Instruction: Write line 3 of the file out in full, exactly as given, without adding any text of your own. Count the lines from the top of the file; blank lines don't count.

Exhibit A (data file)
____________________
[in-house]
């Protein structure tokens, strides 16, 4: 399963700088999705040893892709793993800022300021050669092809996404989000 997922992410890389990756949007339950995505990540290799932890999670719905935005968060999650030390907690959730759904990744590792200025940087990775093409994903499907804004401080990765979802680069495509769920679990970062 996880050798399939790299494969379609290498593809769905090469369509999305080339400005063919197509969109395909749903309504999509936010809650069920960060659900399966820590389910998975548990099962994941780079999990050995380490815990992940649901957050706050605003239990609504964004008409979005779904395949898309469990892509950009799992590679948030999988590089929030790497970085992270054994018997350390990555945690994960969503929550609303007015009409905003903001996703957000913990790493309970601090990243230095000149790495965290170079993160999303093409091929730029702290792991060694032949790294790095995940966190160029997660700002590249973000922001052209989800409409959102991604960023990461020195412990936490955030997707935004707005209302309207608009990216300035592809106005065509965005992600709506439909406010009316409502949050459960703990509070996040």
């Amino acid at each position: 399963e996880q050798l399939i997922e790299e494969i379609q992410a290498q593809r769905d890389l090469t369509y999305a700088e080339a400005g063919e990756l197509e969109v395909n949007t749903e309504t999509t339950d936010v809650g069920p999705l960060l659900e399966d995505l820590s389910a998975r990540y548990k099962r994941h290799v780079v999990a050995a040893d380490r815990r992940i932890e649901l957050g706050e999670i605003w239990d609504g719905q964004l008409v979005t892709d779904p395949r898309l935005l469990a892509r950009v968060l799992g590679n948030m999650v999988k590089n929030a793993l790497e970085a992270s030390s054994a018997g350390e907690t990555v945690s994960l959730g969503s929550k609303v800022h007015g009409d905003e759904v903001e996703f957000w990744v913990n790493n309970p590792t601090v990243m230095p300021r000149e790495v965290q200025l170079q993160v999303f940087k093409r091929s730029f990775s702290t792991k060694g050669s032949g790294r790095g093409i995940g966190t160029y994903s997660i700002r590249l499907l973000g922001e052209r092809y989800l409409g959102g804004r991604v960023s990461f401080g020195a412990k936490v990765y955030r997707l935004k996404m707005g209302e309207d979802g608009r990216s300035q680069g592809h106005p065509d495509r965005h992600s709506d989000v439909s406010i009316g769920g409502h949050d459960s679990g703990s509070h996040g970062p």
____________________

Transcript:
């Amino acid at each position: 399963e996880q050798l399939i997922e790299e494969i379609q992410a290498q593809r769905d890389l090469t369509y999305a700088e080339a400005g063919e990756l197509e969109v395909n949007t749903e309504t999509t339950d936010v809650g069920p999705l960060l659900e399966d995505l820590s389910a998975r990540y548990k099962r994941h290799v780079v999990a050995a040893d380490r815990r992940i932890e649901l957050g706050e999670i605003w239990d609504g719905q964004l008409v979005t892709d779904p395949r898309l935005l469990a892509r950009v968060l799992g590679n948030m999650v999988k590089n929030a793993l790497e970085a992270s030390s054994a018997g350390e907690t990555v945690s994960l959730g969503s929550k609303v800022h007015g009409d905003e759904v903001e996703f957000w990744v913990n790493n309970p590792t601090v990243m230095p300021r000149e790495v965290q200025l170079q993160v999303f940087k093409r091929s730029f990775s702290t792991k060694g050669s032949g790294r790095g093409i995940g966190t160029y994903s997660i700002r590249l499907l973000g922001e052209r092809y989800l409409g959102g804004r991604v960023s990461f401080g020195a412990k936490v990765y955030r997707l935004k996404m707005g209302e309207d979802g608009r990216s300035q680069g592809h106005p065509d495509r965005h992600s709506d989000v439909s406010i009316g769920g409502h949050d459960s679990g703990s509070h996040g970062p």